European Union officials have voted in favor of stricter regulations on artificial intelligence, including a ban on the use of artificial intelligence in biometric tracking. Along with this, all AI systems like OpenAI's ChatGPT will be required to disclose when content has been created by AI.
On Wednesday, European Union officials voted to implement stricter regulations on artificial intelligence, according to Reuters. The draft law "AI Act” includes a ban on using AI for biometric surveillance and requires systems like OpenAI's ChatGPT to disclose when content has been generated by AI.
While the draft is still non-binding, it gives an indication of how EU regulators are thinking about artificial intelligence. New changes to the European Commission's proposed law – which have not yet been finalized – aim to protect EU citizens from potential threats linked to technology machine learning.
The new draft AI law includes a provision that would ban companies from collecting and using biometric data (such as user photos) from social media for facial recognition training purposes.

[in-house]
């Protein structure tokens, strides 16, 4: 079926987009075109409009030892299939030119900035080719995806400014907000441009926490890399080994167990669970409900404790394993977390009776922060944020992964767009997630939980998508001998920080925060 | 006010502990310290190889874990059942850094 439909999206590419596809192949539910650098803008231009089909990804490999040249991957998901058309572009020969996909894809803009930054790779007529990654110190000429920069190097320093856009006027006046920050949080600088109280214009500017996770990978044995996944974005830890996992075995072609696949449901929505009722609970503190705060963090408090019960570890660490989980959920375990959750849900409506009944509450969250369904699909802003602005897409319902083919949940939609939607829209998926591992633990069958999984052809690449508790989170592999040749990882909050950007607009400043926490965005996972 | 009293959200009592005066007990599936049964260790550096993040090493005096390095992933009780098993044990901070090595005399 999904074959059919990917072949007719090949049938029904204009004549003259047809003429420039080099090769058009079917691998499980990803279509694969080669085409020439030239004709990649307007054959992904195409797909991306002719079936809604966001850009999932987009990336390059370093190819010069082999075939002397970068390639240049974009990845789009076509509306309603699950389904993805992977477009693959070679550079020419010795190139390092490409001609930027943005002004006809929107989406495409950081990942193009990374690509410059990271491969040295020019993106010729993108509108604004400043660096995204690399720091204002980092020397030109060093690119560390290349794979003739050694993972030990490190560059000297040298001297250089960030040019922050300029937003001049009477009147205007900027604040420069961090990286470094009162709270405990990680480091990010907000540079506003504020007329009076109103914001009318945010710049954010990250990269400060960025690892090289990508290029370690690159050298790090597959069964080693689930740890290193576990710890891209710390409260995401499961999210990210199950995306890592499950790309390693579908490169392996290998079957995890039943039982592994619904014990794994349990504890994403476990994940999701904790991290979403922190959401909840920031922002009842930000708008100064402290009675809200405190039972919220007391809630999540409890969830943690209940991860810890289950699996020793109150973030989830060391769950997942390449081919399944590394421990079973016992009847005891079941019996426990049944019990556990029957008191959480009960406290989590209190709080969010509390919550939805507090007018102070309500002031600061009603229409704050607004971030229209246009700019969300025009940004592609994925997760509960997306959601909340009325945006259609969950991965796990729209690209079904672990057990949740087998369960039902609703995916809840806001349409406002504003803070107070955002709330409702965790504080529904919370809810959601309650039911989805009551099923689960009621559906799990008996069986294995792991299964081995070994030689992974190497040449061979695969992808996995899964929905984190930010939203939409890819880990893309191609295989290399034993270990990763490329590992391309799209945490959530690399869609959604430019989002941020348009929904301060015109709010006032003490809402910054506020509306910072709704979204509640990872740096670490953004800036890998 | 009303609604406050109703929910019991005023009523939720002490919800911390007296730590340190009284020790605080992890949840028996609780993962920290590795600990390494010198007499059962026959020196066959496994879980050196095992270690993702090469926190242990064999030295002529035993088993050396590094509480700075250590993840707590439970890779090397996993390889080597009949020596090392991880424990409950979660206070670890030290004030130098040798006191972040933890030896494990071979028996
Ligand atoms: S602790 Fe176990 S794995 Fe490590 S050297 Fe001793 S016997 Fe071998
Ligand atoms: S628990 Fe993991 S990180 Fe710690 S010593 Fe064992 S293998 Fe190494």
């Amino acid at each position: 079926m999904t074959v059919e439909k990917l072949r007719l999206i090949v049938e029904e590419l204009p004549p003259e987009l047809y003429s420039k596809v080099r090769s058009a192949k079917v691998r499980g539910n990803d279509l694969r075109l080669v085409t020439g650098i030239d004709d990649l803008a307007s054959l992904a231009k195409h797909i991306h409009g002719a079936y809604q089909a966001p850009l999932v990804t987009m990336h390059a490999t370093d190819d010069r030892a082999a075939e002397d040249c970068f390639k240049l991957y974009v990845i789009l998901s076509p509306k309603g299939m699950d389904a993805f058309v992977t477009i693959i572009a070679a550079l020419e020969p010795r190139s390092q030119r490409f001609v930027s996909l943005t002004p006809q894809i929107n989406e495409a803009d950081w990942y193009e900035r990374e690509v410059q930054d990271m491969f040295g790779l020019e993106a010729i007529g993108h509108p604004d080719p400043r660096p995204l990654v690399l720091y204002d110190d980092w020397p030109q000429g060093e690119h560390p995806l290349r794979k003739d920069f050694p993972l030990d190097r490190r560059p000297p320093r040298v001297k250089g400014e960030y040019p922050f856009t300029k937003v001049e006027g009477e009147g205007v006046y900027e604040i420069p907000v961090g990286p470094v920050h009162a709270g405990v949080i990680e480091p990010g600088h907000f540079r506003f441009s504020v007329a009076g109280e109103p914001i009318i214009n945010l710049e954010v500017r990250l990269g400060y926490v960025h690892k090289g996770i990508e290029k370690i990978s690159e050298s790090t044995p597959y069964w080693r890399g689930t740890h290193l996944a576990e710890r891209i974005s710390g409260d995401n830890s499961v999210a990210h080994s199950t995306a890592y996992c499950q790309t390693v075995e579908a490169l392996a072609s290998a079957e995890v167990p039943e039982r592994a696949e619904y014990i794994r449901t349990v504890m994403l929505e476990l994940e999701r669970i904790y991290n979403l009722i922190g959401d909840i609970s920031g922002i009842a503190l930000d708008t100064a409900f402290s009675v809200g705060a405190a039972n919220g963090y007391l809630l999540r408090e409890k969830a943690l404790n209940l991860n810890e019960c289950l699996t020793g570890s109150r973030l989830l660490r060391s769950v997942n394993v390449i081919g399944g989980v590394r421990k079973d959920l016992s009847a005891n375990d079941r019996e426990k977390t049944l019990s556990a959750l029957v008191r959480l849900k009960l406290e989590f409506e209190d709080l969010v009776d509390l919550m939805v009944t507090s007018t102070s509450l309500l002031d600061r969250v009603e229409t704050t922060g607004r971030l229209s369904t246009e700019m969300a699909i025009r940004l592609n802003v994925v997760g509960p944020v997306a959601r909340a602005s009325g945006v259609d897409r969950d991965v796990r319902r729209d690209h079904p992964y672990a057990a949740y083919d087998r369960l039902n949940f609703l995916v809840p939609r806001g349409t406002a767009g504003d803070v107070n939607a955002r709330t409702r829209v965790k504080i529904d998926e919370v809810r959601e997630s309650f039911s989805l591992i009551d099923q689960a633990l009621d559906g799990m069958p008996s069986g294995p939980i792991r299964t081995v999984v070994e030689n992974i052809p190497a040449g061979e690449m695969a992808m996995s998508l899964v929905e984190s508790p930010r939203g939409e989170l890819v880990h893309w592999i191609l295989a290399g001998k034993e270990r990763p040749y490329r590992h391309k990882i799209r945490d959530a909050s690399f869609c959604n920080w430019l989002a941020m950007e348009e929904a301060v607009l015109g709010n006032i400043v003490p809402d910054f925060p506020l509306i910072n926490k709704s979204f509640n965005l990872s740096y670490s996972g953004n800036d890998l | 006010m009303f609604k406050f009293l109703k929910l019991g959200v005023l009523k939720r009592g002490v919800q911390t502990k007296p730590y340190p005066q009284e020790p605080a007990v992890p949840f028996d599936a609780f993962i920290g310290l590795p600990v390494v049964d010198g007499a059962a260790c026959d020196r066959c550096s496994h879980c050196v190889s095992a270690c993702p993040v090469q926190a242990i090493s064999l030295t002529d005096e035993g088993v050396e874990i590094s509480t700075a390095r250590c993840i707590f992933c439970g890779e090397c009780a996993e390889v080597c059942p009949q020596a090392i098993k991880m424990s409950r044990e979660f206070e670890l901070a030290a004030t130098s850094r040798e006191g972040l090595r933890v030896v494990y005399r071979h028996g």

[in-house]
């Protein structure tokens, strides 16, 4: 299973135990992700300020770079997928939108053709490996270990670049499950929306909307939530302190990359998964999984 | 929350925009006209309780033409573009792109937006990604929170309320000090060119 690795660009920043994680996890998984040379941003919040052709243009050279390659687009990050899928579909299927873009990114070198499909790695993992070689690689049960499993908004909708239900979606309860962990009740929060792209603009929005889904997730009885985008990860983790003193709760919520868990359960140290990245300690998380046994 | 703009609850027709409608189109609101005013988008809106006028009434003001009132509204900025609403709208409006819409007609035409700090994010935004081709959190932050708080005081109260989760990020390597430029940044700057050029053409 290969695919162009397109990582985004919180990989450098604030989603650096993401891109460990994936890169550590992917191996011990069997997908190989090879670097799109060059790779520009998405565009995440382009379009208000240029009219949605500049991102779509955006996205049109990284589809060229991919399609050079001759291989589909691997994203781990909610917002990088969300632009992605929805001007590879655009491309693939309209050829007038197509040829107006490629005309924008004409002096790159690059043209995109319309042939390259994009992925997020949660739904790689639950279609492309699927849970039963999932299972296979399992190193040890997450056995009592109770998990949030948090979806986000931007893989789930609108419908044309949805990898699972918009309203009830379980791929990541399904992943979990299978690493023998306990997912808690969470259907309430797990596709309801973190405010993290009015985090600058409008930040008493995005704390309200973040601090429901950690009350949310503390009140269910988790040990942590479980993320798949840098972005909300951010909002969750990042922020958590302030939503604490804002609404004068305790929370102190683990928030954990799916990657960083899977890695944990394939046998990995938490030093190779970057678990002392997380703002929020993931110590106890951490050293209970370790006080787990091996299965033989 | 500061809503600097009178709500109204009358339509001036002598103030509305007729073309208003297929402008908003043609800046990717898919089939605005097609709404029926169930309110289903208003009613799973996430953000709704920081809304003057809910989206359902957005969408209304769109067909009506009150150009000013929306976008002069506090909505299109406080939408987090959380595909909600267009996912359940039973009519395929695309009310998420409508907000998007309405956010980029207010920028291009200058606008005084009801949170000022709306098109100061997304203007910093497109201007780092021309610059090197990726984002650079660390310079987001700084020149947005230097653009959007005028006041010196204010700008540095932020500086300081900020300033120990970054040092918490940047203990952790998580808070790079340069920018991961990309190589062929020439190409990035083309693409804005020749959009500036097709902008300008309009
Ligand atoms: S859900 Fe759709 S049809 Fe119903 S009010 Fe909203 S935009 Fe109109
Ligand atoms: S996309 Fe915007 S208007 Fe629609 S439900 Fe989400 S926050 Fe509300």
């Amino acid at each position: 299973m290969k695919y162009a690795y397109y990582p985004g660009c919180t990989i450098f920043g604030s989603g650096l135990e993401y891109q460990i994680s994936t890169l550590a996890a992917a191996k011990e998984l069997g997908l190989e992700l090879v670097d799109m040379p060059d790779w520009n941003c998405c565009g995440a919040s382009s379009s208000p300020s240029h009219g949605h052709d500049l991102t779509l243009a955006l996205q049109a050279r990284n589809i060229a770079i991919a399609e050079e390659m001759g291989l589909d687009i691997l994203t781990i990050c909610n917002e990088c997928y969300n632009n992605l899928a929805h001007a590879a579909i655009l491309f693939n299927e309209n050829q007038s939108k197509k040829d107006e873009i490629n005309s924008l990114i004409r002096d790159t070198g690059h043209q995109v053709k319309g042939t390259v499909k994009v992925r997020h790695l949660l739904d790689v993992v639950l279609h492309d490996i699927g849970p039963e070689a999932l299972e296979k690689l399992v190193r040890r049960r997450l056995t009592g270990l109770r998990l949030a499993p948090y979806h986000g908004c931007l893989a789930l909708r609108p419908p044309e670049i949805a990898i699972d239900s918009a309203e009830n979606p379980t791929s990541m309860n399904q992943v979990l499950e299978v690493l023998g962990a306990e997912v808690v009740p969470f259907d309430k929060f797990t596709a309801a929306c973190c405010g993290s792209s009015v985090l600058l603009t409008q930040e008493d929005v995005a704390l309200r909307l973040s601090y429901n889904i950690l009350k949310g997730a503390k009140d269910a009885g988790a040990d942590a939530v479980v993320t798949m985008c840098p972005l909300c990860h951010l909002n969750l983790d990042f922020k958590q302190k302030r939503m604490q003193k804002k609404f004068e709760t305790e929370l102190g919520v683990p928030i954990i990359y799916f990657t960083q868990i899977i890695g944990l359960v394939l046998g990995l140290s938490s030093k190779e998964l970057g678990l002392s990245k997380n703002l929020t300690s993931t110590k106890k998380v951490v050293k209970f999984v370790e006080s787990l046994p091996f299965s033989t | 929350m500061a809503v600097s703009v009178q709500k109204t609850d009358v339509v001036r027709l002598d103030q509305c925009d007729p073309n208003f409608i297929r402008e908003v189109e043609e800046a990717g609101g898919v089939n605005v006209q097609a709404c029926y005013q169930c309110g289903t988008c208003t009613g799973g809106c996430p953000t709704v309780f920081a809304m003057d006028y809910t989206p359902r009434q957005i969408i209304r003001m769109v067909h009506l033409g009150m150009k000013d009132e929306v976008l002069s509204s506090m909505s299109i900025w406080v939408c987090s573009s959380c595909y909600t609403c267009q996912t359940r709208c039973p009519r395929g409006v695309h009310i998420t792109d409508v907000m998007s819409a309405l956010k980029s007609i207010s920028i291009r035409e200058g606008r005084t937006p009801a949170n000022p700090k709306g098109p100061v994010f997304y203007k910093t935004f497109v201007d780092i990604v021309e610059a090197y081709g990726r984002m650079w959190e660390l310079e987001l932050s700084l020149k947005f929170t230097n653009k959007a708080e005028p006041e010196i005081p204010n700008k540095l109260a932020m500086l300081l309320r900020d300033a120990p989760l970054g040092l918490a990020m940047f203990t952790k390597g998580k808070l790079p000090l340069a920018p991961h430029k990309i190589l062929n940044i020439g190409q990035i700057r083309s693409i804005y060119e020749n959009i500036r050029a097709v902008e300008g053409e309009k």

Companies such as Clearview AI that use this practice to build facial recognition systems drew strong criticism from privacy advocates in 2020.
However, Reuters he says that this regulation may be a source of contention with some EU countries wanting a blanket ban on AI in biometric tracking.
The new EU draft also imposes transparency measures on artificial intelligence. Image compositing services like Midjourney should disclose that content was created by artificial intelligence so we can identify fake images. The bill also requires AI companies to provide summaries of copyrighted material used to train each system.
In addition, developers of artificial intelligence systems should ensure the prevention of the creation of illegal content, and those companies working on "high-risk applications" should assess their potential impact on fundamental human rights and the environment.
The EU's current draft identifies critical AI systems as capable of influencing voters and elections. It also classifies the systems used by social media platforms with more than 45 million users in the same category, thus including platforms such as Meta and Twitter.
Experts say that after much discussion of the new regulations among EU member states, the final version of the law is expected later this year.